Sources told the HSJ that NHSE was now “turning the screws,” going through trust plans to identify further savings, and applying “intense” pressure. One acute truss boss said: “Every trust in the country is having to go back and take more out of its budget.”

But while NHS England tries to ratchet up the targets for cost savings, Nuffield Trust research suggests that trusts have generally been unable to deliver savings of much more than 1 percent.

NHS England is demanding new plans be drawn up which, like last year, appear to balance the books by assuming increasingly unrealistic levels of savings can be made.

The whole process of developing plans for the new financial year has largely been conducted behind closed doors, with ICBs revealing only the most sketchy details of their plans to Board members, and keeping the public in each area in the dark. Whenever this has been done in recent years (as with the development of Sustainability and Transformation Plans in 2016) the result has in almost every case been rubbish plans that are swiftly discarded as unworkable.

The HSJ now cites one example from North East and Yorkshire in which savings of seven percent of the total ICS turnover are assumed, and one ICS leader responding: “How anybody is going to do 7 per cent without hitting patient care is beyond me. This isn’t planning, it’s just making figures up.

It also quotes a chief financial officer in another system commenting: “We’re into numbers now that are not doable by just efficiency, they have to be cuts.” Although there are next to no details of how the claimed savings have been made so far, or how they are being planned for the new financial year, the Lowdown’s survey finds evidence that supports this view.

Serious plans for efficiency seem to be few and far between – and some trusts and local systems have been relying on reduced levels of elective activity (some areas still below 2019 levels) to keep their costs down – quite the opposite of an efficiency saving.

One-off schemes

Many ICBs have been relying upon non-recurrent or one off savings to cover a large proportion of their underlying deficit, raising the question as to how future costs will be met.

In North East and North Cumbria, for example, where a failure to deliver £64.5m of recurrent “efficiency” savings was partly covered by £57.5m of non-recurrent measures, only one of the 11 providers forecast achievement of recurrent savings (p197).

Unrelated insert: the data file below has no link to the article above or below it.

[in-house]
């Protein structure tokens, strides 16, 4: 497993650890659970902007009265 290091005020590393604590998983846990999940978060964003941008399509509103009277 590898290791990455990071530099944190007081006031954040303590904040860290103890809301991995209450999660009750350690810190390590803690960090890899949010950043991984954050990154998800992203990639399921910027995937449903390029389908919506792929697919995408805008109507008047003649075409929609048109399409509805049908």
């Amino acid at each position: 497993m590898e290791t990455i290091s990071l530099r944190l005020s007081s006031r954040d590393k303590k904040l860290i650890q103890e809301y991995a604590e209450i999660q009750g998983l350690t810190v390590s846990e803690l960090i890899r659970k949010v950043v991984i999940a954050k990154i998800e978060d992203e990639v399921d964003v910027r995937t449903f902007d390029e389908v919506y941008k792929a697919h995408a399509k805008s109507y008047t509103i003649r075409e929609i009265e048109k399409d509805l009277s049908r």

In Greater Manchester, just £22m of £119m forecast full year savings are recurrent, and the HSJ has published a £paywalled report that the underlying deficit is as high as £800m.  The financial problems in this early implementer of ‘devolved’ power and integration of NHS and social care are obviously severe.

By month 9 the system was in deficit by £67.8m against a planned deficit of £8.0m. As a result, the ICS has been placed into a formal financial recovery process, alongside crisis measures including a continuing vacancy freeze with a rigorous process to support “recruitment to business critical roles only,” and the “launch of the STAR process to review any new expenditure requests at an earlier stage in the decision making and procurement process.”

The real picture is harder to decipher in some local systems, such as Cheshire and Merseyside, where the ICB itself is projecting a substantial surplus, largely at the expense of providers (most commonly the acute trusts) facing substantial deficits (p56).

Frimley ICB in the South East is projecting break-even, largely on the back of one-off measures including a lucrative land sale.

In Bath, NE Somerset, Swindon and Wiltshire (BaNESSW) a planned ICB surplus of £51.1m “has been transferred to cover the planned provider deficit” (p58).

By contrast in Bristol, North Somerset and South Gloucestershire (BNSSG) the ICB admits it is expecting to deliver NONE of its “System Transformational Savings Programme” target of £13m (p10).

Acute and emergency services

Pressures on acute and emergency services are central to the concerns and the deficits in many areas, with acute trusts generally facing the biggest problems. For example in Humber and North Yorkshire: “[Hull University Teaching Hospitals Trust] started the year with an underlying deficit of £43.5m …  additional in-year pressures will move this to a position of between £50m – £56m.” (p277)